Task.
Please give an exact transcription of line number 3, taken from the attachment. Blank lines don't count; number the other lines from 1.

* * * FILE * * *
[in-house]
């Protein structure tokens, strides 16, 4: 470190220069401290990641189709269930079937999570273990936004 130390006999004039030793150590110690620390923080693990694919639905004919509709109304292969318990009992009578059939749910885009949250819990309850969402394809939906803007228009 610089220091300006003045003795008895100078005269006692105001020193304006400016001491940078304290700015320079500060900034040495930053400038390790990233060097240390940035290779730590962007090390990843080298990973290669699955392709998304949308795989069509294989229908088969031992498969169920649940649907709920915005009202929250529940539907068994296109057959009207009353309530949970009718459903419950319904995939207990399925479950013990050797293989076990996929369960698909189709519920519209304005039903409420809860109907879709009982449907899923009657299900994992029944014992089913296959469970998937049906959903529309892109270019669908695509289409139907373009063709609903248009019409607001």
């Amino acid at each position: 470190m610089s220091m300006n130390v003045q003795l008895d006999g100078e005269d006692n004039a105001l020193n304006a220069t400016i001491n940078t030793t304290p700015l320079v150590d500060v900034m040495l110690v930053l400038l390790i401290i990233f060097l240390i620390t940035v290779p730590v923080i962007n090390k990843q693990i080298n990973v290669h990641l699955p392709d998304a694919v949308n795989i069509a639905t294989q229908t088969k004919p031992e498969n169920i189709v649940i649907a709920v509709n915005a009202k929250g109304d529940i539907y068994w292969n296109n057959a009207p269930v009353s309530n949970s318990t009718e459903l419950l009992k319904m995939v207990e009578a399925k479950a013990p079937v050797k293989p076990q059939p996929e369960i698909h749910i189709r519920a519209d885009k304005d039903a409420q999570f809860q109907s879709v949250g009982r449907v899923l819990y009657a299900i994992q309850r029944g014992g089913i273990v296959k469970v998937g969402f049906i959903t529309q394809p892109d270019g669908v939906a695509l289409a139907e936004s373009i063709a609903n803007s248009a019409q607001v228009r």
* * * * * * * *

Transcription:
């Amino acid at each position: 470190m610089s220091m300006n130390v003045q003795l008895d006999g100078e005269d006692n004039a105001l020193n304006a220069t400016i001491n940078t030793t304290p700015l320079v150590d500060v900034m040495l110690v930053l400038l390790i401290i990233f060097l240390i620390t940035v290779p730590v923080i962007n090390k990843q693990i080298n990973v290669h990641l699955p392709d998304a694919v949308n795989i069509a639905t294989q229908t088969k004919p031992e498969n169920i189709v649940i649907a709920v509709n915005a009202k929250g109304d529940i539907y068994w292969n296109n057959a009207p269930v009353s309530n949970s318990t009718e459903l419950l009992k319904m995939v207990e009578a399925k479950a013990p079937v050797k293989p076990q059939p996929e369960i698909h749910i189709r519920a519209d885009k304005d039903a409420q999570f809860q109907s879709v949250g009982r449907v899923l819990y009657a299900i994992q309850r029944g014992g089913i273990v296959k469970v998937g969402f049906i959903t529309q394809p892109d270019g669908v939906a695509l289409a139907e936004s373009i063709a609903n803007s248009a019409q607001v228009r």